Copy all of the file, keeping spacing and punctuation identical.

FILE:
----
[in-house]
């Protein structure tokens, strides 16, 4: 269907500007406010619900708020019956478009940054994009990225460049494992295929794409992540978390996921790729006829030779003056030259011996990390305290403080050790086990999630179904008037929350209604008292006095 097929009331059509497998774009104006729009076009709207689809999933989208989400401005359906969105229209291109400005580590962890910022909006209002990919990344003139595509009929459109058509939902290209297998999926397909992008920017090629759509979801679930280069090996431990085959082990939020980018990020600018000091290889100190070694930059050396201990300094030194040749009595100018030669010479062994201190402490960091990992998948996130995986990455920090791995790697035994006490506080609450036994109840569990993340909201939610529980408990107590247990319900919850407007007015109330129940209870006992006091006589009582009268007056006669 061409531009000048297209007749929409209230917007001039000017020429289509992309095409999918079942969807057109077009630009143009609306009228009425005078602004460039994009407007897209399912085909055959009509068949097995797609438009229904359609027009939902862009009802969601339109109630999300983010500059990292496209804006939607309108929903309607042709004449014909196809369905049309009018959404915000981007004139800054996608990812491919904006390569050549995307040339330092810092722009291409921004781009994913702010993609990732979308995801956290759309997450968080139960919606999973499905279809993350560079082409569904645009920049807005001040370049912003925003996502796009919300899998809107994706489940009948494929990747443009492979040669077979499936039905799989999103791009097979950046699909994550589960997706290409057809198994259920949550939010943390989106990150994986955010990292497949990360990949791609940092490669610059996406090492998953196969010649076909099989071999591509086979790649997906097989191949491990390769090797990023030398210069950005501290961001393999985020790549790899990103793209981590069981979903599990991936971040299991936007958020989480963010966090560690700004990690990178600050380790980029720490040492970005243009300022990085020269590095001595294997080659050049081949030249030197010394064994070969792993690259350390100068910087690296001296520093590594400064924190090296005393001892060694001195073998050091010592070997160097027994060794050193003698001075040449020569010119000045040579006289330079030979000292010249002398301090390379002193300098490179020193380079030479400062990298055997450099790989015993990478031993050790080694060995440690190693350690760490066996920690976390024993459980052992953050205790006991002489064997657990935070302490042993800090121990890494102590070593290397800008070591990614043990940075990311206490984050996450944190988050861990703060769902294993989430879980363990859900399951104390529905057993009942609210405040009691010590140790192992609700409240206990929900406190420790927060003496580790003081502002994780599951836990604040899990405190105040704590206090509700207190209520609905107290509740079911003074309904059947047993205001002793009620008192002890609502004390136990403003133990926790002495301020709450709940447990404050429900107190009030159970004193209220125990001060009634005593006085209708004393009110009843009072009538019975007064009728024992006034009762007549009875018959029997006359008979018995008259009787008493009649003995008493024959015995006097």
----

[in-house]
């Protein structure tokens, strides 16, 4: 269907500007406010619900708020019956478009940054994009990225460049494992295929794409992540978390996921790729006829030779003056030259011996990390305290403080050790086990999630179904008037929350209604008292006095 097929009331059509497998774009104006729009076009709207689809999933989208989400401005359906969105229209291109400005580590962890910022909006209002990919990344003139595509009929459109058509939902290209297998999926397909992008920017090629759509979801679930280069090996431990085959082990939020980018990020600018000091290889100190070694930059050396201990300094030194040749009595100018030669010479062994201190402490960091990992998948996130995986990455920090791995790697035994006490506080609450036994109840569990993340909201939610529980408990107590247990319900919850407007007015109330129940209870006992006091006589009582009268007056006669 061409531009000048297209007749929409209230917007001039000017020429289509992309095409999918079942969807057109077009630009143009609306009228009425005078602004460039994009407007897209399912085909055959009509068949097995797609438009229904359609027009939902862009009802969601339109109630999300983010500059990292496209804006939607309108929903309607042709004449014909196809369905049309009018959404915000981007004139800054996608990812491919904006390569050549995307040339330092810092722009291409921004781009994913702010993609990732979308995801956290759309997450968080139960919606999973499905279809993350560079082409569904645009920049807005001040370049912003925003996502796009919300899998809107994706489940009948494929990747443009492979040669077979499936039905799989999103791009097979950046699909994550589960997706290409057809198994259920949550939010943390989106990150994986955010990292497949990360990949791609940092490669610059996406090492998953196969010649076909099989071999591509086979790649997906097989191949491990390769090797990023030398210069950005501290961001393999985020790549790899990103793209981590069981979903599990991936971040299991936007958020989480963010966090560690700004990690990178600050380790980029720490040492970005243009300022990085020269590095001595294997080659050049081949030249030197010394064994070969792993690259350390100068910087690296001296520093590594400064924190090296005393001892060694001195073998050091010592070997160097027994060794050193003698001075040449020569010119000045040579006289330079030979000292010249002398301090390379002193300098490179020193380079030479400062990298055997450099790989015993990478031993050790080694060995440690190693350690760490066996920690976390024993459980052992953050205790006991002489064997657990935070302490042993800090121990890494102590070593290397800008070591990614043990940075990311206490984050996450944190988050861990703060769902294993989430879980363990859900399951104390529905057993009942609210405040009691010590140790192992609700409240206990929900406190420790927060003496580790003081502002994780599951836990604040899990405190105040704590206090509700207190209520609905107290509740079911003074309904059947047993205001002793009620008192002890609502004390136990403003133990926790002495301020709450709940447990404050429900107190009030159970004193209220125990001060009634005593006085209708004393009110009843009072009538019975007064009728024992006034009762007549009875018959029997006359008979018995008259009787008493009649003995008493024959015995006097």